It’s May. The perfect time to go to Lanzarote. However, this isn’t your typical trip to the island. We are here to find a missing local artist.
A Matter of Latitude* by Isobel Blackthorn starts with local Lanzarote anti-corruption activist, Celestino, being T-boned on a lonely stretch of road. However, this collision is certainly no accident. Celestino takes refuge in an abandoned fishing village, while his wife, English expat Paula, is distraught when he fails to show up for their daughter’s birthday party. Paula’s search for her husband quickly descends into mayhem, danger and intrigue. Before long, she realizes she’s being followed. She needs answers, and fast.
A Matter of Latitude shows Lanzarote in a light I’ve never seen before. First, in terms of imagery. As a tourist, I never visited the north of the island and it was interesting to read about the daily life of locals. Secondly, was through the tropical storm that occurs at the beginning of the story. The ignorant part of me never imagined that the island could have terrible weather like that, nor did I ever consider how it would affect local life.
However, it was the commentary on Lanzarote’s politics that opened my eyes the most. The author is actually a resident of the island for the insight into corruption was detailed. It backhanders politicians are taking from businessmen who want to illegally cash in from the tourism industry are nothing new in comparison to the rest of the world but are shocking just the same. The fact that much of the available funding goes to non-natives shows that politics is everywhere in the world, even on small, magical islands. Also, the heavy focus on the negative effects of tourism on the island made me consider my trips there from another point of view.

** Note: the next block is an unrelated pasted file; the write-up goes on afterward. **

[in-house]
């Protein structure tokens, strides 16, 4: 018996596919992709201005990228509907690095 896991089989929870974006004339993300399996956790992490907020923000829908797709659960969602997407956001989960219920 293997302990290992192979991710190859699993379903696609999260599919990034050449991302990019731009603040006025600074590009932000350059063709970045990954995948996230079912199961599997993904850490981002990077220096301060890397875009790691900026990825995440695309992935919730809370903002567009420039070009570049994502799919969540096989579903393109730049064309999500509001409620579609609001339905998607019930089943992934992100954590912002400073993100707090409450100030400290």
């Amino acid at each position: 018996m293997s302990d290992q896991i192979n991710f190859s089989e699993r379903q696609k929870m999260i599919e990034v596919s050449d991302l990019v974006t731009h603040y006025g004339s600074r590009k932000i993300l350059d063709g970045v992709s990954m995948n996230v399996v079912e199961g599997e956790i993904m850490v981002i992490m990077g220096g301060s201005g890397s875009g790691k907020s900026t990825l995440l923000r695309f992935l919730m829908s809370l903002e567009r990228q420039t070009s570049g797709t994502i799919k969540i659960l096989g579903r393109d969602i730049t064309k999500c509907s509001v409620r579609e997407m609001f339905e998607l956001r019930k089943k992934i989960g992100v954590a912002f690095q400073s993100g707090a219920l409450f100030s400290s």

I guess you can tell from those last paragraphs that A Matter of Latitude is quite a heavy read. This doesn’t change with the fictional aspect of the book, the characters. The story of Celestino and Paula is not a typical love story. Through Paula’s chapters, we get the feeling that she doesn’t love her husband at all, that she moved to the island on a whim and things would likely have fizzled out had she not fallen pregnant. More importantly, through Paula’s telling of the story, we learn exactly why some people might be out to get Celestino, more than when Celestino tells the story himself.
I like these heavy stories so the themes of corruption and so on didn’t take away from my enjoyment of the book. However, I was a bit disappointed that nothing very thrilling occurs. I was expecting something a bit more dramatic to happen from reading the book’s blurb and the wonderful way the author was able to portray the bleak side of the island through her writing. Nevertheless, it taught me a lot about Lanzarote that I didn’t know before. Picking up this book wasn’t a disappointment.
I was sent a copy of this book in exchange for an honest review.